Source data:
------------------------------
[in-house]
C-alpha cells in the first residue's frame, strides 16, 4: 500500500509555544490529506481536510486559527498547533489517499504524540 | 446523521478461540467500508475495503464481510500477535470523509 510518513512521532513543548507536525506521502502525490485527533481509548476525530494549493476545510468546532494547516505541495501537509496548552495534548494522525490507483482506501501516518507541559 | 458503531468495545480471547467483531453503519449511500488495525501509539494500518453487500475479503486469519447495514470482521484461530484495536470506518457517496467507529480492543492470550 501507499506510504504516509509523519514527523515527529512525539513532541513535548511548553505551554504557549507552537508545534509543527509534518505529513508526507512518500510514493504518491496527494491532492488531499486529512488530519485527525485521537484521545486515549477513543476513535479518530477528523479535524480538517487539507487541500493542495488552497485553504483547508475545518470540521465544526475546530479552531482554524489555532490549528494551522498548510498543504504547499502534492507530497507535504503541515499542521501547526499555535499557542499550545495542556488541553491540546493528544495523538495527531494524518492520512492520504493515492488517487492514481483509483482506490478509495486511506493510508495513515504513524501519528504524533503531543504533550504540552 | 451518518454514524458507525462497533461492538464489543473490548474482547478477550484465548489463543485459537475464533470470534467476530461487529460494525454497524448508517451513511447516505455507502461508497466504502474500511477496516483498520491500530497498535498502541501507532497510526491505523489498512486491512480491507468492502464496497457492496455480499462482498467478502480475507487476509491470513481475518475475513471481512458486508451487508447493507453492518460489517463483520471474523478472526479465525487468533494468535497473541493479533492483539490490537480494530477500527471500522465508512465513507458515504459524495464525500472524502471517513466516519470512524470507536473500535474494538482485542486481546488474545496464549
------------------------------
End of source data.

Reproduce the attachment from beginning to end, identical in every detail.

[in-house]
C-alpha cells in the first residue's frame, strides 16, 4: 500500500509555544490529506481536510486559527498547533489517499504524540 | 446523521478461540467500508475495503464481510500477535470523509 510518513512521532513543548507536525506521502502525490485527533481509548476525530494549493476545510468546532494547516505541495501537509496548552495534548494522525490507483482506501501516518507541559 | 458503531468495545480471547467483531453503519449511500488495525501509539494500518453487500475479503486469519447495514470482521484461530484495536470506518457517496467507529480492543492470550 501507499506510504504516509509523519514527523515527529512525539513532541513535548511548553505551554504557549507552537508545534509543527509534518505529513508526507512518500510514493504518491496527494491532492488531499486529512488530519485527525485521537484521545486515549477513543476513535479518530477528523479535524480538517487539507487541500493542495488552497485553504483547508475545518470540521465544526475546530479552531482554524489555532490549528494551522498548510498543504504547499502534492507530497507535504503541515499542521501547526499555535499557542499550545495542556488541553491540546493528544495523538495527531494524518492520512492520504493515492488517487492514481483509483482506490478509495486511506493510508495513515504513524501519528504524533503531543504533550504540552 | 451518518454514524458507525462497533461492538464489543473490548474482547478477550484465548489463543485459537475464533470470534467476530461487529460494525454497524448508517451513511447516505455507502461508497466504502474500511477496516483498520491500530497498535498502541501507532497510526491505523489498512486491512480491507468492502464496497457492496455480499462482498467478502480475507487476509491470513481475518475475513471481512458486508451487508447493507453492518460489517463483520471474523478472526479465525487468533494468535497473541493479533492483539490490537480494530477500527471500522465508512465513507458515504459524495464525500472524502471517513466516519470512524470507536473500535474494538482485542486481546488474545496464549